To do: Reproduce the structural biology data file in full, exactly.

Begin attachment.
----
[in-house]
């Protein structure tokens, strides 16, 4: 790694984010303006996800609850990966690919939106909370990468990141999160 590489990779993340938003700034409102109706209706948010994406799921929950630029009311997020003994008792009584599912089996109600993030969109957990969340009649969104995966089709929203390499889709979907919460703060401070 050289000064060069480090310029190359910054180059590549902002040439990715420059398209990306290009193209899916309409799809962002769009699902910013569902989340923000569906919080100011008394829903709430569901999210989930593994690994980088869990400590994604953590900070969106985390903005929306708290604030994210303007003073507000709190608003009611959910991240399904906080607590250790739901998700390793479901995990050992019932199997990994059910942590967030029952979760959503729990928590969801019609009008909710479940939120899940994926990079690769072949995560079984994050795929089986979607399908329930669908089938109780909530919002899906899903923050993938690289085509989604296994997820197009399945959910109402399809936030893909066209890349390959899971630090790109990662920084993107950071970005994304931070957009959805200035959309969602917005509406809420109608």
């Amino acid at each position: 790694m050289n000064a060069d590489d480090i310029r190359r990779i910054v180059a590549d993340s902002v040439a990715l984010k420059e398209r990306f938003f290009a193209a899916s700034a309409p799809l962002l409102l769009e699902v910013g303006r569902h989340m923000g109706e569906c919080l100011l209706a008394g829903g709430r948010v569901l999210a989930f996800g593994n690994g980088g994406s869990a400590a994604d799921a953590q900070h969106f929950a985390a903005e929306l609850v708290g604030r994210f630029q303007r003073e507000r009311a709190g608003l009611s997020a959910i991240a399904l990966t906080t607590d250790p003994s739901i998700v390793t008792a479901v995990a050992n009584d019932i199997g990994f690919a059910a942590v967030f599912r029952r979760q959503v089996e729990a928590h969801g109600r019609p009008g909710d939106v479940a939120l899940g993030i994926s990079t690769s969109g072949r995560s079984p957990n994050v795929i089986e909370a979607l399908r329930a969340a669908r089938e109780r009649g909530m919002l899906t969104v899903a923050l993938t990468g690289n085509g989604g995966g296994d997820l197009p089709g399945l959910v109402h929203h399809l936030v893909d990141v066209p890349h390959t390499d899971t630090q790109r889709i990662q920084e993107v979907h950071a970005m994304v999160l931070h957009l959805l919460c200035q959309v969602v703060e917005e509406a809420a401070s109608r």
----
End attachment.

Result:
[in-house]
């Protein structure tokens, strides 16, 4: 790694984010303006996800609850990966690919939106909370990468990141999160 590489990779993340938003700034409102109706209706948010994406799921929950630029009311997020003994008792009584599912089996109600993030969109957990969340009649969104995966089709929203390499889709979907919460703060401070 050289000064060069480090310029190359910054180059590549902002040439990715420059398209990306290009193209899916309409799809962002769009699902910013569902989340923000569906919080100011008394829903709430569901999210989930593994690994980088869990400590994604953590900070969106985390903005929306708290604030994210303007003073507000709190608003009611959910991240399904906080607590250790739901998700390793479901995990050992019932199997990994059910942590967030029952979760959503729990928590969801019609009008909710479940939120899940994926990079690769072949995560079984994050795929089986979607399908329930669908089938109780909530919002899906899903923050993938690289085509989604296994997820197009399945959910109402399809936030893909066209890349390959899971630090790109990662920084993107950071970005994304931070957009959805200035959309969602917005509406809420109608």
């Amino acid at each position: 790694m050289n000064a060069d590489d480090i310029r190359r990779i910054v180059a590549d993340s902002v040439a990715l984010k420059e398209r990306f938003f290009a193209a899916s700034a309409p799809l962002l409102l769009e699902v910013g303006r569902h989340m923000g109706e569906c919080l100011l209706a008394g829903g709430r948010v569901l999210a989930f996800g593994n690994g980088g994406s869990a400590a994604d799921a953590q900070h969106f929950a985390a903005e929306l609850v708290g604030r994210f630029q303007r003073e507000r009311a709190g608003l009611s997020a959910i991240a399904l990966t906080t607590d250790p003994s739901i998700v390793t008792a479901v995990a050992n009584d019932i199997g990994f690919a059910a942590v967030f599912r029952r979760q959503v089996e729990a928590h969801g109600r019609p009008g909710d939106v479940a939120l899940g993030i994926s990079t690769s969109g072949r995560s079984p957990n994050v795929i089986e909370a979607l399908r329930a969340a669908r089938e109780r009649g909530m919002l899906t969104v899903a923050l993938t990468g690289n085509g989604g995966g296994d997820l197009p089709g399945l959910v109402h929203h399809l936030v893909d990141v066209p890349h390959t390499d899971t630090q790109r889709i990662q920084e993107v979907h950071a970005m994304v999160l931070h957009l959805l919460c200035q959309v969602v703060e917005e509406a809420a401070s109608r």